Refilling the spice rack should be an exciting affair, but it’s all too easy to be derailed by the impressive number of spice and spice-related products out there. How should I store them? How can And I use them most efficiently? This guide can help you cut through the noise and get back to what’s important.
The quality of a spice varies according to its origin. The best way to judge is to smell and follow your nose. If the fragrance of a spice pleases you, so too will its flavour.
Whenever possible, spices should be bought whole, as their fragrance is released as soon as they are ground. They also keep longer than ground spices, which quickly lose their fragrance and are often, unfortunately, still subject to fraudulent practices. With that in mind, it is important to note that there are many reputable merchants who do sell quality ground spices which are usually packaged in metal containers that protect the spices.
Conservation and Storage
Air, light, humidity, excessive heat and time are all enemies of spices. In order to preserve flavours for as long as possible, buy only whole spices that can be consumed within a year or two. Store them in small, airtight metal or opaque glass containers in a cupboard or drawer, far from heat and light sources. Bags, plastic containers and clear glass jars are not recommended.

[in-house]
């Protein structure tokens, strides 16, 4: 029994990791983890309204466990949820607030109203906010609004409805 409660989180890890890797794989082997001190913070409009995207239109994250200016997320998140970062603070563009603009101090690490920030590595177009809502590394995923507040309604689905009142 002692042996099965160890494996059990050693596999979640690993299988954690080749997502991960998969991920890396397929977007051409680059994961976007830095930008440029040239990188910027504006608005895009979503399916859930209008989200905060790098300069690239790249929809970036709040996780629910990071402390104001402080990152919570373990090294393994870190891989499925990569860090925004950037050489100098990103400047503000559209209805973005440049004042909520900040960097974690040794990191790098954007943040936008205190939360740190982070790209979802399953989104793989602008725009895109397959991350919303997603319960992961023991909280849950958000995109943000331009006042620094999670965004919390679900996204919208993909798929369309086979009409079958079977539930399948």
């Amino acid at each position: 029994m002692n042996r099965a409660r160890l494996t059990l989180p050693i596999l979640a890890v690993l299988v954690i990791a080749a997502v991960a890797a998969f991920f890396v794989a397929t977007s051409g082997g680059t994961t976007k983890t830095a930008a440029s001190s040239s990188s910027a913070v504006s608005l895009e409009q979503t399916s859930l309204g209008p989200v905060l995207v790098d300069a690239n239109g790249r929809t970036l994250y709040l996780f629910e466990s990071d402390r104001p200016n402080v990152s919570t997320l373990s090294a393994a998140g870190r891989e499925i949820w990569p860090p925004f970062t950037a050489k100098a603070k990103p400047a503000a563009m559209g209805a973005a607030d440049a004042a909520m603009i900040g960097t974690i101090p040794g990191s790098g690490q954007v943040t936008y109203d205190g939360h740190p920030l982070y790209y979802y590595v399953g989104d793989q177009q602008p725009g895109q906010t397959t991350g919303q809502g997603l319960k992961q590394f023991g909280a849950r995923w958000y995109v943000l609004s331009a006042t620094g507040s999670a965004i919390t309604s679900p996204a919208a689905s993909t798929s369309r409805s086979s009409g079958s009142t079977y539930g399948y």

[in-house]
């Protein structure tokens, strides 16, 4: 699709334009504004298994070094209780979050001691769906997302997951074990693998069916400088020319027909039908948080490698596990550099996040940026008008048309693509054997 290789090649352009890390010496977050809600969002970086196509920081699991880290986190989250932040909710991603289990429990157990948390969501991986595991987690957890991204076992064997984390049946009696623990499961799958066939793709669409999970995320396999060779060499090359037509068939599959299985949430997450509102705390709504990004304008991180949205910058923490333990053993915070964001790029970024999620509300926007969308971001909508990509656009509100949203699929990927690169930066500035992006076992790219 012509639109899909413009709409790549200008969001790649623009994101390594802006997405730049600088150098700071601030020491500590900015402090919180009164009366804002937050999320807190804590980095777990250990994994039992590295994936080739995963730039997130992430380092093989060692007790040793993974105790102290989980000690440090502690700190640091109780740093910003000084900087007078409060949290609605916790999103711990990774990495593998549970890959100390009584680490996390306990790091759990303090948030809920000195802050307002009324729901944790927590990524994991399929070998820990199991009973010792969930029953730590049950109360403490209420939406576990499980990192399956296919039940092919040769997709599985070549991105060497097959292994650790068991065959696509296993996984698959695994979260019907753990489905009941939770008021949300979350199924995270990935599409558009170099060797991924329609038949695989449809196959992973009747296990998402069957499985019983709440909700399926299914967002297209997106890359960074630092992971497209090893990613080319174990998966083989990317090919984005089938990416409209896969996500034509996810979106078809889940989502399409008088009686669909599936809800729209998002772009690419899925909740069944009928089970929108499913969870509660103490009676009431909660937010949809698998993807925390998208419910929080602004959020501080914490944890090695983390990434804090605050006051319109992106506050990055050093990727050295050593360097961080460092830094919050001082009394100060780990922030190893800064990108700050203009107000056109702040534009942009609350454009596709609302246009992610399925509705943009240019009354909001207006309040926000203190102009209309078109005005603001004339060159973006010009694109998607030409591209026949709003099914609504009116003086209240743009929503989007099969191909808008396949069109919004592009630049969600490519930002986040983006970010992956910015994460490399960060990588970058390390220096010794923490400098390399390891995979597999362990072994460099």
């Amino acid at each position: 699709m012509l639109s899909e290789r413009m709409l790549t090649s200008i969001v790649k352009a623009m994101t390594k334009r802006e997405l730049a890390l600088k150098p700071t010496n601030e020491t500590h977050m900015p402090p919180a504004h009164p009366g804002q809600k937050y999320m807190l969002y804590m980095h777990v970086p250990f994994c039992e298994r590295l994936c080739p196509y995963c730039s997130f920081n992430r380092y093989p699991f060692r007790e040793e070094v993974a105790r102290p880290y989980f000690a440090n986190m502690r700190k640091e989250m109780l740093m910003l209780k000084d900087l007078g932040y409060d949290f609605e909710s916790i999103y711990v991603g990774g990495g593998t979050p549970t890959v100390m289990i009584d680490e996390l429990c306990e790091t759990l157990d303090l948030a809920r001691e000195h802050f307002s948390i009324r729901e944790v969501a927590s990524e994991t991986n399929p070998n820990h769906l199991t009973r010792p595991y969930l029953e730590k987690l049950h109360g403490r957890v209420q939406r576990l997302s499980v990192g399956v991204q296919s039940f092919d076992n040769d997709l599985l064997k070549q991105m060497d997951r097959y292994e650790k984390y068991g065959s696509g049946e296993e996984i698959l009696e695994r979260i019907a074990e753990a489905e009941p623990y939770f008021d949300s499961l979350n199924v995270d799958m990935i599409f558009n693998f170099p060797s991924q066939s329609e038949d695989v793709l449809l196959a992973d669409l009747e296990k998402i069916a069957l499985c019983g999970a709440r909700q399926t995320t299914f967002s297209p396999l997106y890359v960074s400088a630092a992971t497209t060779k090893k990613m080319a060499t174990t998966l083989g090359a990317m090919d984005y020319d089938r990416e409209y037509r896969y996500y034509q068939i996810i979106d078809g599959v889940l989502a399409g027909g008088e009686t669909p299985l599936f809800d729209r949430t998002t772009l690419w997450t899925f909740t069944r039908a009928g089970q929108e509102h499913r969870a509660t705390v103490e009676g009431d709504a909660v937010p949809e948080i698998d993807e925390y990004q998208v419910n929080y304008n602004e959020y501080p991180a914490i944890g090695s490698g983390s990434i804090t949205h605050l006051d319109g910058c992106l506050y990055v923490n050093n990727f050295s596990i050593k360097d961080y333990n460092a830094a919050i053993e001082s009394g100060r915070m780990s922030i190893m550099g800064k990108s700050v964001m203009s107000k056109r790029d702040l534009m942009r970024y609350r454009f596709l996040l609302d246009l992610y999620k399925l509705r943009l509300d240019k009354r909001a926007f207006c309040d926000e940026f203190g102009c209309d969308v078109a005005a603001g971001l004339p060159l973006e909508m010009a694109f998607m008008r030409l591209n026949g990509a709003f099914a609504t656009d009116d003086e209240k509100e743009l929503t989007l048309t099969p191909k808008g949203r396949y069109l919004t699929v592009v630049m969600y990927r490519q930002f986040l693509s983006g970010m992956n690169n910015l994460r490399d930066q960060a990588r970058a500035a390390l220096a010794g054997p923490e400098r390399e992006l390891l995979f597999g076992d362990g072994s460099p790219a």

A stone mortar is the ideal tool for grinding spices and allows us to make our own spice pastes. Choose a large mortar that you can handle with ease. Remember, a heavy mortar grinds more efficiently, making your task easy.
Electric mills are convenient for most spices, except those that are large of extremely hard like turmeric or ginger. If you use a mill for these spices, you risk breaking the blades of your grinder.
It’s simple. Use spices as you would salt. Taste and adjust accordingly. When you determine that there is enough, it’s enough.
Nothing improves a recipes for as little work or money as grinding your own spices.